Full disclosure here. I love Anderson Silva.
If it’s true that I’m a lifelong fight fan whose interest in the UFC has waned over the years for a variety of reasons I’ve already made known, I still pay close attention to a small handful of MMA fighters, Silva especially. Hey, thing is there are only a few guys who I felt were not only talented enough, but different enough to transcend the UFC’s non-stop cavalcade of tattooed, fauxhawked, moderately athletically gifted fighters who were virtually interchangeable, if not altogether impossible to tell apart.
Silva kind of stands alone in this environment, and not just because he hasn’t lost a fight in over 7 years (Silva sported a 16-0 record in UFC competition) but because he was the rare MMA fighter who actually showed that rare, one-in-a-million ability to make even the top contenders look like they were hopelessly outclassed. What you have in MMA for the most part is a bunch of fighters who are passable in alot of disciplines or very good in one and not so much in the others. The lack of prime-time athletes explains why a Jon Jones (two of his brothers play in the NFL) could come in and dominate against a field of decidedly ordinary foes but the future of the sport, if nothing else, promises advances in this area as more gifted competitors start to find their way into MMA gyms at a younger age. As of now, the only truly gifted fighters plying their trade in the UFC are Silva, Jones and Georges St. Pierre, with the first two suffering from hardcore fan backlash and the latter having fought just twice in the last 26 months due to a variety of injuries. If the fighting sports are star-driven, the UFC has a scarcity of them these days.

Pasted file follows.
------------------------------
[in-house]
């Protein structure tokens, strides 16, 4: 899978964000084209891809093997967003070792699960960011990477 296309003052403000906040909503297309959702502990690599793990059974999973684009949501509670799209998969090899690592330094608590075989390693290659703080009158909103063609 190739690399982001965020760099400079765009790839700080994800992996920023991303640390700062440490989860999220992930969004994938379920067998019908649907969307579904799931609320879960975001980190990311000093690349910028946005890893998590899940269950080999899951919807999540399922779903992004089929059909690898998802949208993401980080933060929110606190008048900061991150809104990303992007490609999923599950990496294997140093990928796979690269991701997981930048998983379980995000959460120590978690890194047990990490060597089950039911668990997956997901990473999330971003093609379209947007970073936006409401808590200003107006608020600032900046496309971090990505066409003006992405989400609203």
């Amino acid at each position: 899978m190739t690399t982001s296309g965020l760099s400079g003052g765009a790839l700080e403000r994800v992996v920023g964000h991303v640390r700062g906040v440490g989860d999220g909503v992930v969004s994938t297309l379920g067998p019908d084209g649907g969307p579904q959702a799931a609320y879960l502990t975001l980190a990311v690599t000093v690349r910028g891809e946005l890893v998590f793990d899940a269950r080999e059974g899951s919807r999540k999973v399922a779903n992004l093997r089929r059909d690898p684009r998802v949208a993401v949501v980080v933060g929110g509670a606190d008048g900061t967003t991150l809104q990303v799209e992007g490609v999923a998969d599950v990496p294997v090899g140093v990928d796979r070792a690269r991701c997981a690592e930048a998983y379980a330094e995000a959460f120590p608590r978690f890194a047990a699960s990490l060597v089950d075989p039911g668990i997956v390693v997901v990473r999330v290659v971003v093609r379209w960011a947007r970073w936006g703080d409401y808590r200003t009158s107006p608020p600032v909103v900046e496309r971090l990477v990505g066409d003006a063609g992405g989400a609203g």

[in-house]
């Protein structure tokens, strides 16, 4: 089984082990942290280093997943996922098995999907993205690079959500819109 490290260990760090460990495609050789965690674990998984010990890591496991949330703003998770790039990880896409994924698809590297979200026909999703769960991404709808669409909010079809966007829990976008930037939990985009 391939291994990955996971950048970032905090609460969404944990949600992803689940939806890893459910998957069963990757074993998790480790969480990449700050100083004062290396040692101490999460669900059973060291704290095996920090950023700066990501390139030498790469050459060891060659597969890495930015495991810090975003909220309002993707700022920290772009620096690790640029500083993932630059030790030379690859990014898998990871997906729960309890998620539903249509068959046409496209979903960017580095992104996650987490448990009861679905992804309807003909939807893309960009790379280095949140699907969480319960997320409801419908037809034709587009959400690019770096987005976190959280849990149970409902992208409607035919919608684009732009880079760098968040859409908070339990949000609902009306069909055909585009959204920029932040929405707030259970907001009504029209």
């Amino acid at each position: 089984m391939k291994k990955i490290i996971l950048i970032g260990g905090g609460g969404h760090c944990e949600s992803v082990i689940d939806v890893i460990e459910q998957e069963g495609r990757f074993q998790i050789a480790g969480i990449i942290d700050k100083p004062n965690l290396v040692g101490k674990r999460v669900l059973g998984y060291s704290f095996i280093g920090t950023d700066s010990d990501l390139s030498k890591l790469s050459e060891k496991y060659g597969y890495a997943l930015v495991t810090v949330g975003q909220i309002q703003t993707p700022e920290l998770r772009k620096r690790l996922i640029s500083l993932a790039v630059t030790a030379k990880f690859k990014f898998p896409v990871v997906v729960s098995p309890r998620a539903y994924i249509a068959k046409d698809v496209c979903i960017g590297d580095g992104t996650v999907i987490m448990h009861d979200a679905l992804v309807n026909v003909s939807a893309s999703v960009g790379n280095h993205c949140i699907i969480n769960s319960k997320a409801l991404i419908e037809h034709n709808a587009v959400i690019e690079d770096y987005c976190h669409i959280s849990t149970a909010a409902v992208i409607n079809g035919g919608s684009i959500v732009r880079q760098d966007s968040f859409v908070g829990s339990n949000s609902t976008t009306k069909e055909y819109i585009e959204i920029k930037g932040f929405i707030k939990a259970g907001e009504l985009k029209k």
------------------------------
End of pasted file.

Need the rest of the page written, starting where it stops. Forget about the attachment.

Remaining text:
There’s bad news, though.
You see, Silva is just the latest in a mile-long line of genius practitioners and artists who feel as though their pay is not commensurate with their talents. Such is life in an entertainment-cum-sporting venture like the UFC. This is after all a place that values exciting fights over wins and losses and evidenced by the awarding of Championship fights based almost solely on box office potential and the firing of Jon Fitch, a man whose 14-3-1 record is among the greatest in UFC history but whose fights could politely be described as “boring as fuck”.
So, it is in this climate that Silva has become not only sullen and difficult to deal with, but almost completely disdainful of his competition and at times downright childish and disrespectful. If Silva is justified in feeling underpaid, he loses points with his boorish behavior. If he feels that his opponents and compensation are beneath him, he’s still not justified in making a mockery out of his fights or refusing to promote them, and he has done plenty of both in the past.
Finally, it cost him.
Did Chris Weidman, a fast-rising, undefeated prospect, be the one to defeat Silva? Prior to Saturday, it depended on whom you asked? As of now, it’s a point rendered moot after this happened.